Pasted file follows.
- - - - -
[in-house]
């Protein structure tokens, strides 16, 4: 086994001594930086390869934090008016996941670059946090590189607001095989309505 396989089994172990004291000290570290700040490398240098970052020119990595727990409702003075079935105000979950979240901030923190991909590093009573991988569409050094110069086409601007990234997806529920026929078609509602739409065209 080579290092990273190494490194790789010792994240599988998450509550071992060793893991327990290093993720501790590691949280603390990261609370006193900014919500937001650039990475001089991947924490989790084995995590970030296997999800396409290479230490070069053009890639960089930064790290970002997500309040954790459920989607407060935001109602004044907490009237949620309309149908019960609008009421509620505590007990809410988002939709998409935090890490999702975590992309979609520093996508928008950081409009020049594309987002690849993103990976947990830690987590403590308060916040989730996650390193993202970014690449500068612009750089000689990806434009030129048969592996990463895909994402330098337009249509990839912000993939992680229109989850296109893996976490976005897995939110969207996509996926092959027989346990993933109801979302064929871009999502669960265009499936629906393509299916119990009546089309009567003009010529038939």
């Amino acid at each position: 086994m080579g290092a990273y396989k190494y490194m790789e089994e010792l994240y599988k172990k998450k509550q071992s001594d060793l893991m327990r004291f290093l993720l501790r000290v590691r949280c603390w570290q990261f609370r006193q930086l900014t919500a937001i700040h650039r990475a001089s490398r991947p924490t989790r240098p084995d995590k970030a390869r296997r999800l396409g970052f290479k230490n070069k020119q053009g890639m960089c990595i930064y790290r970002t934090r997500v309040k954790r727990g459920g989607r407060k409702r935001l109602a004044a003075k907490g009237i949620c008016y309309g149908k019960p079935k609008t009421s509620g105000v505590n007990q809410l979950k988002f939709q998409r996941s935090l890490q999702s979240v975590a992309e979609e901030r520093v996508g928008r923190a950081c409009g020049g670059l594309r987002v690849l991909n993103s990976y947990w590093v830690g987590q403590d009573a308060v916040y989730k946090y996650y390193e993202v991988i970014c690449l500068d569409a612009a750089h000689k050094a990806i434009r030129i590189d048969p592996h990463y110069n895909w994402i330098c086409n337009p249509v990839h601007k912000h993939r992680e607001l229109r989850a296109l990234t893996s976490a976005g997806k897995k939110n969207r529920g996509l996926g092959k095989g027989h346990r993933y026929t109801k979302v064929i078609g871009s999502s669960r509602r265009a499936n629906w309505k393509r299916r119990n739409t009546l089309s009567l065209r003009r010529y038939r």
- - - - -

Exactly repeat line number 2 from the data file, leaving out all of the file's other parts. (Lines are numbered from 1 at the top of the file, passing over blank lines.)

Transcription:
């Protein structure tokens, strides 16, 4: 086994001594930086390869934090008016996941670059946090590189607001095989309505 396989089994172990004291000290570290700040490398240098970052020119990595727990409702003075079935105000979950979240901030923190991909590093009573991988569409050094110069086409601007990234997806529920026929078609509602739409065209 080579290092990273190494490194790789010792994240599988998450509550071992060793893991327990290093993720501790590691949280603390990261609370006193900014919500937001650039990475001089991947924490989790084995995590970030296997999800396409290479230490070069053009890639960089930064790290970002997500309040954790459920989607407060935001109602004044907490009237949620309309149908019960609008009421509620505590007990809410988002939709998409935090890490999702975590992309979609520093996508928008950081409009020049594309987002690849993103990976947990830690987590403590308060916040989730996650390193993202970014690449500068612009750089000689990806434009030129048969592996990463895909994402330098337009249509990839912000993939992680229109989850296109893996976490976005897995939110969207996509996926092959027989346990993933109801979302064929871009999502669960265009499936629906393509299916119990009546089309009567003009010529038939």